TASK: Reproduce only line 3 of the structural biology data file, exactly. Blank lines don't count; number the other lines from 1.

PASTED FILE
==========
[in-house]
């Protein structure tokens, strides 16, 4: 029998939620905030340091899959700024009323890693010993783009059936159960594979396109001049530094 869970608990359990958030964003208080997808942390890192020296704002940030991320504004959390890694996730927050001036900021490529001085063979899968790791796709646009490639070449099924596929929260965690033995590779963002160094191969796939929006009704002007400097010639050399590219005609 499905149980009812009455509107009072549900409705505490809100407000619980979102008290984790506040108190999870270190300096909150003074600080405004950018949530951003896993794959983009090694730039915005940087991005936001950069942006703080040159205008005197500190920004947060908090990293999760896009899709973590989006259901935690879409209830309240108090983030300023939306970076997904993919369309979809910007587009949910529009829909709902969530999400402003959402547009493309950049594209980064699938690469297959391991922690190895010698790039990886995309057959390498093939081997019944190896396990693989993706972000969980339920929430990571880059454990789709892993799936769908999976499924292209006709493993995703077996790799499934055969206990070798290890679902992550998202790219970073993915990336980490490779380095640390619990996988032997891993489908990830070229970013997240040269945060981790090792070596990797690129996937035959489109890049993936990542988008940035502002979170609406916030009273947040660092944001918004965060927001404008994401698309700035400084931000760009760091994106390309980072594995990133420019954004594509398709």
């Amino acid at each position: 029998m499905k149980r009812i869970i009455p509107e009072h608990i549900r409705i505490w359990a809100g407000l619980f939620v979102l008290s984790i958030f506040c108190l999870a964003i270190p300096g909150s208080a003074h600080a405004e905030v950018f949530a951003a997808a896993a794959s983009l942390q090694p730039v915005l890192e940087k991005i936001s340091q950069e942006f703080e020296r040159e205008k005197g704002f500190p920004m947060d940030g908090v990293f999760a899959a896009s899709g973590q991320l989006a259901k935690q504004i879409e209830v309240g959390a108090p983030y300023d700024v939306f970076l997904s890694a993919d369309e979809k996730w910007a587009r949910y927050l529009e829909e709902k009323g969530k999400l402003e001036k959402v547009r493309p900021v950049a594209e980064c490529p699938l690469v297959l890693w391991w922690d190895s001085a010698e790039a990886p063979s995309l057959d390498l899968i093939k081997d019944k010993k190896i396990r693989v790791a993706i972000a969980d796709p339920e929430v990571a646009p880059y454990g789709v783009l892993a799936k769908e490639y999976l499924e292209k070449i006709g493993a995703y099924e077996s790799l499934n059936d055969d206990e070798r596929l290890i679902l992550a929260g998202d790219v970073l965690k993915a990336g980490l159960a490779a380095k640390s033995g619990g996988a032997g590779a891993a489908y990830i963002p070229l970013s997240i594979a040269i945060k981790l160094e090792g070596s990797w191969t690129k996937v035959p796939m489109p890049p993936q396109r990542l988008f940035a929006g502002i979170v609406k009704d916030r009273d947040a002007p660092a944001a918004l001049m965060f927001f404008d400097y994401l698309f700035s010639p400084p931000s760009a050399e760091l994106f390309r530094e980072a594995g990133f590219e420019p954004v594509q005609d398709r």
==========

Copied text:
């Amino acid at each position: 029998m499905k149980r009812i869970i009455p509107e009072h608990i549900r409705i505490w359990a809100g407000l619980f939620v979102l008290s984790i958030f506040c108190l999870a964003i270190p300096g909150s208080a003074h600080a405004e905030v950018f949530a951003a997808a896993a794959s983009l942390q090694p730039v915005l890192e940087k991005i936001s340091q950069e942006f703080e020296r040159e205008k005197g704002f500190p920004m947060d940030g908090v990293f999760a899959a896009s899709g973590q991320l989006a259901k935690q504004i879409e209830v309240g959390a108090p983030y300023d700024v939306f970076l997904s890694a993919d369309e979809k996730w910007a587009r949910y927050l529009e829909e709902k009323g969530k999400l402003e001036k959402v547009r493309p900021v950049a594209e980064c490529p699938l690469v297959l890693w391991w922690d190895s001085a010698e790039a990886p063979s995309l057959d390498l899968i093939k081997d019944k010993k190896i396990r693989v790791a993706i972000a969980d796709p339920e929430v990571a646009p880059y454990g789709v783009l892993a799936k769908e490639y999976l499924e292209k070449i006709g493993a995703y099924e077996s790799l499934n059936d055969d206990e070798r596929l290890i679902l992550a929260g998202d790219v970073l965690k993915a990336g980490l159960a490779a380095k640390s033995g619990g996988a032997g590779a891993a489908y990830i963002p070229l970013s997240i594979a040269i945060k981790l160094e090792g070596s990797w191969t690129k996937v035959p796939m489109p890049p993936q396109r990542l988008f940035a929006g502002i979170v609406k009704d916030r009273d947040a002007p660092a944001a918004l001049m965060f927001f404008d400097y994401l698309f700035s010639p400084p931000s760009a050399e760091l994106f390309r530094e980072a594995g990133f590219e420019p954004v594509q005609d398709r």